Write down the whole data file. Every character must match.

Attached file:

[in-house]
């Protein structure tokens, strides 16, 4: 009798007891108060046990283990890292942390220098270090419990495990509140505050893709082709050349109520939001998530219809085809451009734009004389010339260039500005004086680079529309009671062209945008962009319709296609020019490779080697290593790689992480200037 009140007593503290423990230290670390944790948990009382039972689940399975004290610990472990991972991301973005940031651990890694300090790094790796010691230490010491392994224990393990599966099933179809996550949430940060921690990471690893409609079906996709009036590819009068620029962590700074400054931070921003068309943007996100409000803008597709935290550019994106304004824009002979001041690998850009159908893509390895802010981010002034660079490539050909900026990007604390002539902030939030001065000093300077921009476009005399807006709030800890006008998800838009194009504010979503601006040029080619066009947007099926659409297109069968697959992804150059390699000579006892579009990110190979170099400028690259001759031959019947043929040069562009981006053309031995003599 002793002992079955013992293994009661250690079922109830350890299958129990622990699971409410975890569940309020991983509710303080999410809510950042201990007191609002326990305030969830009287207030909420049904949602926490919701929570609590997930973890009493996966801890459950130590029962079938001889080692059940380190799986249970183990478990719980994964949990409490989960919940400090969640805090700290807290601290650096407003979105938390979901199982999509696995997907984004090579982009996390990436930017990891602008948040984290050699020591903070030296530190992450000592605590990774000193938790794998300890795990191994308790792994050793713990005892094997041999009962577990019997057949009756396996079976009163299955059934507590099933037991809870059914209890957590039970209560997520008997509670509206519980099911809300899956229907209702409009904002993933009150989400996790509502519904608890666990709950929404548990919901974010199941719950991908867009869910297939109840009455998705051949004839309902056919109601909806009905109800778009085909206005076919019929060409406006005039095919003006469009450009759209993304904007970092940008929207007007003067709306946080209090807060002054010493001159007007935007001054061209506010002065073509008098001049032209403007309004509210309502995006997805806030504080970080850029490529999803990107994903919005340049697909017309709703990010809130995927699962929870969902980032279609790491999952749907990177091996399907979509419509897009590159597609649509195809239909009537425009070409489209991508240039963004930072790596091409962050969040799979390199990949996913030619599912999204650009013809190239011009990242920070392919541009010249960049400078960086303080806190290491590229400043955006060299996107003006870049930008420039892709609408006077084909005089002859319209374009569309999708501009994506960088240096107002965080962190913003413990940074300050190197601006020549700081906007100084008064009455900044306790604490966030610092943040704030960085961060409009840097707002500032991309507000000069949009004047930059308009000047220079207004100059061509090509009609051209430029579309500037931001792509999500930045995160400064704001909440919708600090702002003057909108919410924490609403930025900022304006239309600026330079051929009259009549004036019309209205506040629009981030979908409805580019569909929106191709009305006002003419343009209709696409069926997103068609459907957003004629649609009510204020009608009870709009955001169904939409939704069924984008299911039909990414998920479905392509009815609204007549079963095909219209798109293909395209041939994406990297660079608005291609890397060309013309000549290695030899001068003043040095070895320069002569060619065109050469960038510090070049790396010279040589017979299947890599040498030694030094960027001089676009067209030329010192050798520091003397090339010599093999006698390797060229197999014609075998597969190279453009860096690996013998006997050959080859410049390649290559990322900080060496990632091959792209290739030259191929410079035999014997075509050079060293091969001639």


[in-house]
């Protein structure tokens, strides 16, 4: 009798007891108060046990283990890292942390220098270090419990495990509140505050893709082709050349109520939001998530219809085809451009734009004389010339260039500005004086680079529309009671062209945008962009319709296609020019490779080697290593790689992480200037 009140007593503290423990230290670390944790948990009382039972689940399975004290610990472990991972991301973005940031651990890694300090790094790796010691230490010491392994224990393990599966099933179809996550949430940060921690990471690893409609079906996709009036590819009068620029962590700074400054931070921003068309943007996100409000803008597709935290550019994106304004824009002979001041690998850009159908893509390895802010981010002034660079490539050909900026990007604390002539902030939030001065000093300077921009476009005399807006709030800890006008998800838009194009504010979503601006040029080619066009947007099926659409297109069968697959992804150059390699000579006892579009990110190979170099400028690259001759031959019947043929040069562009981006053309031995003599 002793002992079955013992293994009661250690079922109830350890299958129990622990699971409410975890569940309020991983509710303080999410809510950042201990007191609002326990305030969830009287207030909420049904949602926490919701929570609590997930973890009493996966801890459950130590029962079938001889080692059940380190799986249970183990478990719980994964949990409490989960919940400090969640805090700290807290601290650096407003979105938390979901199982999509696995997907984004090579982009996390990436930017990891602008948040984290050699020591903070030296530190992450000592605590990774000193938790794998300890795990191994308790792994050793713990005892094997041999009962577990019997057949009756396996079976009163299955059934507590099933037991809870059914209890957590039970209560997520008997509670509206519980099911809300899956229907209702409009904002993933009150989400996790509502519904608890666990709950929404548990919901974010199941719950991908867009869910297939109840009455998705051949004839309902056919109601909806009905109800778009085909206005076919019929060409406006005039095919003006469009450009759209993304904007970092940008929207007007003067709306946080209090807060002054010493001159007007935007001054061209506010002065073509008098001049032209403007309004509210309502995006997805806030504080970080850029490529999803990107994903919005340049697909017309709703990010809130995927699962929870969902980032279609790491999952749907990177091996399907979509419509897009590159597609649509195809239909009537425009070409489209991508240039963004930072790596091409962050969040799979390199990949996913030619599912999204650009013809190239011009990242920070392919541009010249960049400078960086303080806190290491590229400043955006060299996107003006870049930008420039892709609408006077084909005089002859319209374009569309999708501009994506960088240096107002965080962190913003413990940074300050190197601006020549700081906007100084008064009455900044306790604490966030610092943040704030960085961060409009840097707002500032991309507000000069949009004047930059308009000047220079207004100059061509090509009609051209430029579309500037931001792509999500930045995160400064704001909440919708600090702002003057909108919410924490609403930025900022304006239309600026330079051929009259009549004036019309209205506040629009981030979908409805580019569909929106191709009305006002003419343009209709696409069926997103068609459907957003004629649609009510204020009608009870709009955001169904939409939704069924984008299911039909990414998920479905392509009815609204007549079963095909219209798109293909395209041939994406990297660079608005291609890397060309013309000549290695030899001068003043040095070895320069002569060619065109050469960038510090070049790396010279040589017979299947890599040498030694030094960027001089676009067209030329010192050798520091003397090339010599093999006698390797060229197999014609075998597969190279453009860096690996013998006997050959080859410049390649290559990322900080060496990632091959792209290739030259191929410079035999014997075509050079060293091969001639």